RM Lucas moved into a new Lucas headquarters and manufacturing plant.

RM Lucas moved into a new Lucas headquarters and manufacturing plant. The facility is located at 12400 S. Laramie Ave. in Alsip, Ill. The location has frontage on Interstate 294 that circles Chicago and provides easy access for shipping and receiving to all points in North America.

The 92,000-square-foot facility features 12,000 square feet of offices, 5,000 square feet of research and development space and 75,000 square feet of warehouse and manufacturing. New mixing, filling and laboratory testing equipment will be installed in the new facility. Production is scheduled to start in late 2015. This facility will replace a smaller sealants plant opened in 2013. The Chicago plant will continue operations with expanded capacity for asphalt products.

Roofinox Expands Sales and Distribution of Products in the U.S.

Roofinox International, a European-based, 30-year-old manufacturer of metal roofing materials, has announced plans to expand sales and distribution of three key products in the U.S. through its subsidiary, Roofinox America Inc.

Products include Roofinox Classic, a brush-rolled material designed for roofing and wall cladding, Roofinox Plus .0157, a ribbed surface material for smoother roofing results and economy and Roofinox Terne-Coated with a tin-plated surface that develops a matt grey patina finish over time.

The announcement comes in response to an increasing demand for Roofinox products since 2012 when the only domestic manufacturer of terne-coated steel products went out of business.

“From then on we supplied to various projects all over the U.S. with increasing quantities every year,” notes Pascal Metzler, who with his brother, Marc, own the company. “In 2014 we decided to move to the U.S. by opening an office and warehouse from where we could service the increasing demand,” he notes. Meanwhile, sales in Europe were also continuing to grow with marketing and distribution to Poland, Russia, Slovenia and Sweden. The company also regularly supplied its unique products to various commercial projects in strong markets like Australia, New Zealand, Malaysia and Singapore. Last year, the company started selling the Roofinox product range in Turkey as well. And while Roofinox is currently examining business relations in several more countries, Metzler emphasizes the main efforts are now to grow market share in the U.S.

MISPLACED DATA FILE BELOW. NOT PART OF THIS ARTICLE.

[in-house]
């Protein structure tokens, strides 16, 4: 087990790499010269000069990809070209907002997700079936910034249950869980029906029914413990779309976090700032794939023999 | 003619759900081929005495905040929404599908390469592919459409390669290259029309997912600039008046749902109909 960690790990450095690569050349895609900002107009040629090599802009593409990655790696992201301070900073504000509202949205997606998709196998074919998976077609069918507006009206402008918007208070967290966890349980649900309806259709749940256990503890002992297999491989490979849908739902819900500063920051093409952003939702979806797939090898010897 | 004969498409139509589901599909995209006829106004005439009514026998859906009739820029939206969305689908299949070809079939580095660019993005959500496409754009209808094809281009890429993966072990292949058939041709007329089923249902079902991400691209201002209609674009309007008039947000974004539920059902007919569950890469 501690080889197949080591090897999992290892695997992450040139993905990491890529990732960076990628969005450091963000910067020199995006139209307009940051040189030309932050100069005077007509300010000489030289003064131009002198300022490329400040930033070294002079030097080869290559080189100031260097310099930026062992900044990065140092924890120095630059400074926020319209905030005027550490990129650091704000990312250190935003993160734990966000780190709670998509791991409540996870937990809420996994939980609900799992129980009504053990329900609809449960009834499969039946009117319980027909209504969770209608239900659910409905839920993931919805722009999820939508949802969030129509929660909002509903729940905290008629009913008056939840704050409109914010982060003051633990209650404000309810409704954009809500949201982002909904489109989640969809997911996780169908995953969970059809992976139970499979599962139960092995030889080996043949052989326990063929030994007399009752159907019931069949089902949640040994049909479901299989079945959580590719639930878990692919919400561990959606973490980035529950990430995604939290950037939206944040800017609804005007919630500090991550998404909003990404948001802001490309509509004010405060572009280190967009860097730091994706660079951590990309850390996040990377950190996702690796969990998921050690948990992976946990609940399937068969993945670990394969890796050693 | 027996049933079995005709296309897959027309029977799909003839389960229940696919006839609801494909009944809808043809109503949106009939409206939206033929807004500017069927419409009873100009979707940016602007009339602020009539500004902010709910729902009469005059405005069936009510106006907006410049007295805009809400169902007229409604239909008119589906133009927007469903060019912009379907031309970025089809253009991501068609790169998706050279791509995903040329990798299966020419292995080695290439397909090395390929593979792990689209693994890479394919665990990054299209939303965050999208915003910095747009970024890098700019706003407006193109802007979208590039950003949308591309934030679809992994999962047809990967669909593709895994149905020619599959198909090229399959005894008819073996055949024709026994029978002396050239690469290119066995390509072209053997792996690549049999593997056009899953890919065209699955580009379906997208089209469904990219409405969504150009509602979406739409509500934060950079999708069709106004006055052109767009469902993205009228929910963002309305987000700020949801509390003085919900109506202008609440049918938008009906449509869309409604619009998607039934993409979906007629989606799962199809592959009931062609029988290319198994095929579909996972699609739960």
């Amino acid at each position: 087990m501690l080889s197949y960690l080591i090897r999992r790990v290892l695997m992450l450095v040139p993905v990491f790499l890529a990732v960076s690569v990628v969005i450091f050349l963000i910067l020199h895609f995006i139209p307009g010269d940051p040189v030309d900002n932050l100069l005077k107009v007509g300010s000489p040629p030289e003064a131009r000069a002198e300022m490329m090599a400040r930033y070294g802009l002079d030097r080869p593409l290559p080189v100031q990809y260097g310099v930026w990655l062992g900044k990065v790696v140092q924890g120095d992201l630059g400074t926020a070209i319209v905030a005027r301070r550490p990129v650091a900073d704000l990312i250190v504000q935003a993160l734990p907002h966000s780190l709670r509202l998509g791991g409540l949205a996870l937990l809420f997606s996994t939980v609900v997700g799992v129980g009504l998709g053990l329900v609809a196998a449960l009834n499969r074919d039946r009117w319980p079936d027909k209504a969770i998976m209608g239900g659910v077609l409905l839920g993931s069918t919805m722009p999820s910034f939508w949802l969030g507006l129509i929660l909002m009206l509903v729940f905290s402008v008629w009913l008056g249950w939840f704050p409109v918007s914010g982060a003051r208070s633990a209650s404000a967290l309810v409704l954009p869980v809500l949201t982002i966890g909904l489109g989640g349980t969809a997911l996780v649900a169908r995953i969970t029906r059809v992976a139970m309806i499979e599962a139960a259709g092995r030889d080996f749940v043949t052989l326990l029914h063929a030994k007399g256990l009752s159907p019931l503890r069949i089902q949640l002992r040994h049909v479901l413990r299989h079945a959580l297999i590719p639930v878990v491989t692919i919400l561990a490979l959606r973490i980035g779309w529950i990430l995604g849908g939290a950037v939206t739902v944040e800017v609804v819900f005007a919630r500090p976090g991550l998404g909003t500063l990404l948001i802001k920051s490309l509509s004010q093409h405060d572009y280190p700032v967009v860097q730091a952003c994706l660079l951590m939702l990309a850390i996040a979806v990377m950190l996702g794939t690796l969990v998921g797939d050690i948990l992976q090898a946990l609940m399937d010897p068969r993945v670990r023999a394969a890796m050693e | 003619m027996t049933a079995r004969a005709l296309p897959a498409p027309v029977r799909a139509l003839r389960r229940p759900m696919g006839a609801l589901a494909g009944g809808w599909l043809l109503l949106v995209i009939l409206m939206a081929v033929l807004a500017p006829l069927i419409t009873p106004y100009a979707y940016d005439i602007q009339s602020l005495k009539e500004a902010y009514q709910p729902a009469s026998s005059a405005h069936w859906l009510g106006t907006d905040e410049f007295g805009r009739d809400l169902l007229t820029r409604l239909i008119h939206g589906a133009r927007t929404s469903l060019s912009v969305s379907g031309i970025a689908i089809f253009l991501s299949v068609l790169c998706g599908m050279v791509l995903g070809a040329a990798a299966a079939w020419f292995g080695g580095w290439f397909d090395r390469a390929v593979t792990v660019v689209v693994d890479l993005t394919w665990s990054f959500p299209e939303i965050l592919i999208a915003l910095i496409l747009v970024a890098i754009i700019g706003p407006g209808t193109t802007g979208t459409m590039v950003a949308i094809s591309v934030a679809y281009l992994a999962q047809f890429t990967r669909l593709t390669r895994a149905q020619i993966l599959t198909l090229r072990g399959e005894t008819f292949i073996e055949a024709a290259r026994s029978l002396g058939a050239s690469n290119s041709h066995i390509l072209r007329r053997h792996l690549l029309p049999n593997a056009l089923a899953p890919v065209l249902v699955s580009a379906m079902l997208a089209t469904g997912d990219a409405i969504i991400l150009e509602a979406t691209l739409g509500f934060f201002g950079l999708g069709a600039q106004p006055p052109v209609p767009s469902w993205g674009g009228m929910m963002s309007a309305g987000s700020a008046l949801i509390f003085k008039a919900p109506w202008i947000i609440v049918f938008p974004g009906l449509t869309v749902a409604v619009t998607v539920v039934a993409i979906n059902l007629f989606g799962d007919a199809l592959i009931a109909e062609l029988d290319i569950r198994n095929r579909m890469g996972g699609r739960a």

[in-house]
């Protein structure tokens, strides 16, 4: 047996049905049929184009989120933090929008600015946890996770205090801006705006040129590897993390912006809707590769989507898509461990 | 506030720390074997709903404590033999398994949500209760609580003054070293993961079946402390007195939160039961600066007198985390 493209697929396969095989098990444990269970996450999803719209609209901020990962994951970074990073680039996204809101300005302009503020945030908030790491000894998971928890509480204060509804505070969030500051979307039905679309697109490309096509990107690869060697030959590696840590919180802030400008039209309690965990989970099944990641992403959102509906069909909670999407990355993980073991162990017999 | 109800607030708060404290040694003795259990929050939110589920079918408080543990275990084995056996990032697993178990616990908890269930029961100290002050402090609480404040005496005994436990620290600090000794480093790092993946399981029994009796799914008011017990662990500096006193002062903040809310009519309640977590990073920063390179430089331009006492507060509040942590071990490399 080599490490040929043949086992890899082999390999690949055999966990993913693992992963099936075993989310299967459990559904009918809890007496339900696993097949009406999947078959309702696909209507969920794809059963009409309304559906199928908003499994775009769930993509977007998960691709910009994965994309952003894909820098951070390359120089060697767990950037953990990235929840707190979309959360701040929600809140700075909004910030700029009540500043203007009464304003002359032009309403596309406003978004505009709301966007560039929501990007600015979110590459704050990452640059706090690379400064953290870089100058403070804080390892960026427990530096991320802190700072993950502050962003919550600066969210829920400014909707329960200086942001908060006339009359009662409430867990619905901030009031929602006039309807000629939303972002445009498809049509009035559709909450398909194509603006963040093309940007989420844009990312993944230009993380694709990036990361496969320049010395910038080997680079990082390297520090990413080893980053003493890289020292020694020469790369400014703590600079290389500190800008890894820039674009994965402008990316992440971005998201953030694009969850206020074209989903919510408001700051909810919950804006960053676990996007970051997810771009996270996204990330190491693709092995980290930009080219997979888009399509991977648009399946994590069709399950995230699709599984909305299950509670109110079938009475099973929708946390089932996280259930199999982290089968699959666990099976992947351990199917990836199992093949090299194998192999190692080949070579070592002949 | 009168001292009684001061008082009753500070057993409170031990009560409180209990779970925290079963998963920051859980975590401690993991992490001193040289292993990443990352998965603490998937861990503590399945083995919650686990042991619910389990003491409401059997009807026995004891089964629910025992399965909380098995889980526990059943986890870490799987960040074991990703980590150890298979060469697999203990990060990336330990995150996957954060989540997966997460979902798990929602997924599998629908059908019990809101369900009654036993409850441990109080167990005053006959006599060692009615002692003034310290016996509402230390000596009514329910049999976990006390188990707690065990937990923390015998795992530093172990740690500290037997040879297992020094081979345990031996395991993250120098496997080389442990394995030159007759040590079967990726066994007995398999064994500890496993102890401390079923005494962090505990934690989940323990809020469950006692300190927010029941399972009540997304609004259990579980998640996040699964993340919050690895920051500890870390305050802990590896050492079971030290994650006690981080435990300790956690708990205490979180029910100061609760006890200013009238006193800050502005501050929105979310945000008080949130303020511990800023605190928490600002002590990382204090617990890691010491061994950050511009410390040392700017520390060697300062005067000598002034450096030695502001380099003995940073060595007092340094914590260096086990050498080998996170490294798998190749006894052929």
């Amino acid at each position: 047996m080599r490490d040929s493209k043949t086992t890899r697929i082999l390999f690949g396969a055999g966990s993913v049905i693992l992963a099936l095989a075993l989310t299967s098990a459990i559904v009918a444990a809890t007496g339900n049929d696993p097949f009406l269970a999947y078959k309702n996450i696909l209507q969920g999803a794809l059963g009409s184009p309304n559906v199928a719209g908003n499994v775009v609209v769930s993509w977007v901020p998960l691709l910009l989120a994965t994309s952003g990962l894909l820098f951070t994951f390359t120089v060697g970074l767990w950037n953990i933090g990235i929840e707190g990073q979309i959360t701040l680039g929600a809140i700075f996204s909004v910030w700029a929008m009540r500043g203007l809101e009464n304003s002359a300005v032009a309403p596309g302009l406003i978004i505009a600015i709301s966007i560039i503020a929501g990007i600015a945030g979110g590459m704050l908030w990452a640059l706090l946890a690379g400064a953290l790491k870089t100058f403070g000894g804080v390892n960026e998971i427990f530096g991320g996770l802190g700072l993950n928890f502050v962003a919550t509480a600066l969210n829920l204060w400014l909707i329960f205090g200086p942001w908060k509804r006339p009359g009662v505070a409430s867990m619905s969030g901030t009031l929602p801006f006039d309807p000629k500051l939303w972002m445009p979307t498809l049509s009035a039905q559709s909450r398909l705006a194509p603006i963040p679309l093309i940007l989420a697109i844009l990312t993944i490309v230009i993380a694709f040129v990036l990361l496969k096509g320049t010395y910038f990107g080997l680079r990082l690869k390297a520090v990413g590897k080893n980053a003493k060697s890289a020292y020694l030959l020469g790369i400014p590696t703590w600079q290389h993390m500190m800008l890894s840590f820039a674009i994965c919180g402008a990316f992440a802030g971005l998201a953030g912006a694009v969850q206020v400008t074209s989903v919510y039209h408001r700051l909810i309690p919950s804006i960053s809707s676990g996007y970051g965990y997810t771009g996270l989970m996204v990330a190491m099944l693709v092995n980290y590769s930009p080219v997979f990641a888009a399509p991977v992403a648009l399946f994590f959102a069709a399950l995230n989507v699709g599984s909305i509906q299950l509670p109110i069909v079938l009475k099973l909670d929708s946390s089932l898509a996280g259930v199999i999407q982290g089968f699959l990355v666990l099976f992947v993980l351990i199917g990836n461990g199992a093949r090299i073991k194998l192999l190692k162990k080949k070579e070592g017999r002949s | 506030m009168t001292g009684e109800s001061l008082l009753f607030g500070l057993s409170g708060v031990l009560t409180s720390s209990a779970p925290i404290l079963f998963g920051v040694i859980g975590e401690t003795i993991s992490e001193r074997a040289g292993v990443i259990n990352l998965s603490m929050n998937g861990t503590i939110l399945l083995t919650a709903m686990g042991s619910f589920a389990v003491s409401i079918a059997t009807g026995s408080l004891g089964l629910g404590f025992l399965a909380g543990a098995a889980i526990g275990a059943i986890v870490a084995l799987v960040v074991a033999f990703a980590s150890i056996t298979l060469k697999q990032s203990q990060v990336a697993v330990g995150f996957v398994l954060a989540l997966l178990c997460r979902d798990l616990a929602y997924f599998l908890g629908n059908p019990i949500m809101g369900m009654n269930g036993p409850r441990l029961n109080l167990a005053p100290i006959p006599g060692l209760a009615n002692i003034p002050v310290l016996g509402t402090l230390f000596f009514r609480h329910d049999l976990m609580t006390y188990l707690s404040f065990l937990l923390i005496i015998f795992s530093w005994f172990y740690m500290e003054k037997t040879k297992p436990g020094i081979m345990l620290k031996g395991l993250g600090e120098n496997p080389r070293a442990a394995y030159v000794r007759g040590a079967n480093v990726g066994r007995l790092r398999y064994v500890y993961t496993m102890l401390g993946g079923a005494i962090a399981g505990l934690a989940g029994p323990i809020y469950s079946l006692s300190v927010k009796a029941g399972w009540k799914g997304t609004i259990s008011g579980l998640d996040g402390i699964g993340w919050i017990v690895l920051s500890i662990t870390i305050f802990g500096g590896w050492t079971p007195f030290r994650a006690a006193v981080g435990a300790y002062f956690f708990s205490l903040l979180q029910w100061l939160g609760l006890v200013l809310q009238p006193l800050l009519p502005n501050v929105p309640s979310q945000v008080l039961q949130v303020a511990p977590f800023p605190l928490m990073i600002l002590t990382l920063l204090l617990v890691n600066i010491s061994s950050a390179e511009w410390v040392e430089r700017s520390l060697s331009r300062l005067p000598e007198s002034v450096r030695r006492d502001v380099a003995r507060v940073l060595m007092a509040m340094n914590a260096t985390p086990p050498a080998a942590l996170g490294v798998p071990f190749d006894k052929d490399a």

He notes the technology for his products date back to 1995 with the development of inoxidable (stainless) steel as a roofing material. The idea behind the product was to create a stainless steel specifically designed for roofing and roll-forming. “We found two major features that made it ideal for the application—mechanical properties and surface design with an architecturally distinctive matt finish for rollformed roofing panels. The product features within these two areas differentiated Roofinox from any other product in the roofing market, he contends and the success of Roofinox Classic and Roofinox tin-plated led to the development of several more products available today.